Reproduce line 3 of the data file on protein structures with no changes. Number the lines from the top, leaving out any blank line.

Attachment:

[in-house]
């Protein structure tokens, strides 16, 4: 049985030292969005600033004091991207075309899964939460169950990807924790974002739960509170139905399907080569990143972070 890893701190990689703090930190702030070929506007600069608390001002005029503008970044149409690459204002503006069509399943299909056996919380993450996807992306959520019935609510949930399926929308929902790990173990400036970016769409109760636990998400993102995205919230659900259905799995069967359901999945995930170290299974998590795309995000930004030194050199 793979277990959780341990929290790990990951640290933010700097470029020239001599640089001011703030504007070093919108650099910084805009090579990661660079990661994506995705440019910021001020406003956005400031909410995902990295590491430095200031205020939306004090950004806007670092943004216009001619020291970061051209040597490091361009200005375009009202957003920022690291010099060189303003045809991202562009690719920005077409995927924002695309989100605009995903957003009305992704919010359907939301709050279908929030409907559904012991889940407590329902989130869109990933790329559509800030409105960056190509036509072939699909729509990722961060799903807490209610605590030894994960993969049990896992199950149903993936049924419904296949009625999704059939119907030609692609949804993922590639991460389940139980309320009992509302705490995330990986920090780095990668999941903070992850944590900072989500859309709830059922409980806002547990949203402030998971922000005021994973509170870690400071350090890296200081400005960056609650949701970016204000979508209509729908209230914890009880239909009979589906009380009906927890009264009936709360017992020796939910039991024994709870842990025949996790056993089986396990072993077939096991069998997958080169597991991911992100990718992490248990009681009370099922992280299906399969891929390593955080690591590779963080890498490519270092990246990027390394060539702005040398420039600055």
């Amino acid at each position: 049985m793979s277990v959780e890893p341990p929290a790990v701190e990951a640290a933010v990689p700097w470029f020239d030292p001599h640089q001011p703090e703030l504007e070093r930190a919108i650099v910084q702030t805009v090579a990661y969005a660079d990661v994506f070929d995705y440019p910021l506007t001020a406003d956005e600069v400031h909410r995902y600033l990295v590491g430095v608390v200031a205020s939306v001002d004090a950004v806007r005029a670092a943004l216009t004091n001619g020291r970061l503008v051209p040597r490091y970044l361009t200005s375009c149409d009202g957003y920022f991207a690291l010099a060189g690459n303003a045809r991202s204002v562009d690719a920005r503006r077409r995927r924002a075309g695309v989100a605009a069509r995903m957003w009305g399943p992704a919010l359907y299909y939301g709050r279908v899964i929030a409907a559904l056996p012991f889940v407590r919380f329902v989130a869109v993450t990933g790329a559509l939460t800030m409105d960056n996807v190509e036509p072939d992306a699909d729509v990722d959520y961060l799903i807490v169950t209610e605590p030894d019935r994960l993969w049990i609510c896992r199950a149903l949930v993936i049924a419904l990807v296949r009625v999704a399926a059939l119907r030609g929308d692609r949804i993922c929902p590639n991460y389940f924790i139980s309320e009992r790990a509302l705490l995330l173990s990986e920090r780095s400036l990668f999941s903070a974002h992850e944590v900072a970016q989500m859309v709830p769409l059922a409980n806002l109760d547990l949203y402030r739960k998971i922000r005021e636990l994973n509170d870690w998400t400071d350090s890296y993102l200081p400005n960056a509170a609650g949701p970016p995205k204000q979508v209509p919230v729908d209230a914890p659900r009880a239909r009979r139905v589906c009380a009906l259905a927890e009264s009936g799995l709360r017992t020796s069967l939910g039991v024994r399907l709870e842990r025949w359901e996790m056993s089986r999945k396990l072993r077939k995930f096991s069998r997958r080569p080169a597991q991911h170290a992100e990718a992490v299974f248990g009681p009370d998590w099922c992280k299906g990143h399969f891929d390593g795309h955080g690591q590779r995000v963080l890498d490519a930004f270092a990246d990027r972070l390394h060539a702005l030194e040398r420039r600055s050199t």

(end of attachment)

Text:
């Amino acid at each position: 049985m793979s277990v959780e890893p341990p929290a790990v701190e990951a640290a933010v990689p700097w470029f020239d030292p001599h640089q001011p703090e703030l504007e070093r930190a919108i650099v910084q702030t805009v090579a990661y969005a660079d990661v994506f070929d995705y440019p910021l506007t001020a406003d956005e600069v400031h909410r995902y600033l990295v590491g430095v608390v200031a205020s939306v001002d004090a950004v806007r005029a670092a943004l216009t004091n001619g020291r970061l503008v051209p040597r490091y970044l361009t200005s375009c149409d009202g957003y920022f991207a690291l010099a060189g690459n303003a045809r991202s204002v562009d690719a920005r503006r077409r995927r924002a075309g695309v989100a605009a069509r995903m957003w009305g399943p992704a919010l359907y299909y939301g709050r279908v899964i929030a409907a559904l056996p012991f889940v407590r919380f329902v989130a869109v993450t990933g790329a559509l939460t800030m409105d960056n996807v190509e036509p072939d992306a699909d729509v990722d959520y961060l799903i807490v169950t209610e605590p030894d019935r994960l993969w049990i609510c896992r199950a149903l949930v993936i049924a419904l990807v296949r009625v999704a399926a059939l119907r030609g929308d692609r949804i993922c929902p590639n991460y389940f924790i139980s309320e009992r790990a509302l705490l995330l173990s990986e920090r780095s400036l990668f999941s903070a974002h992850e944590v900072a970016q989500m859309v709830p769409l059922a409980n806002l109760d547990l949203y402030r739960k998971i922000r005021e636990l994973n509170d870690w998400t400071d350090s890296y993102l200081p400005n960056a509170a609650g949701p970016p995205k204000q979508v209509p919230v729908d209230a914890p659900r009880a239909r009979r139905v589906c009380a009906l259905a927890e009264s009936g799995l709360r017992t020796s069967l939910g039991v024994r399907l709870e842990r025949w359901e996790m056993s089986r999945k396990l072993r077939k995930f096991s069998r997958r080569p080169a597991q991911h170290a992100e990718a992490v299974f248990g009681p009370d998590w099922c992280k299906g990143h399969f891929d390593g795309h955080g690591q590779r995000v963080l890498d490519a930004f270092a990246d990027r972070l390394h060539a702005l030194e040398r420039r600055s050199t």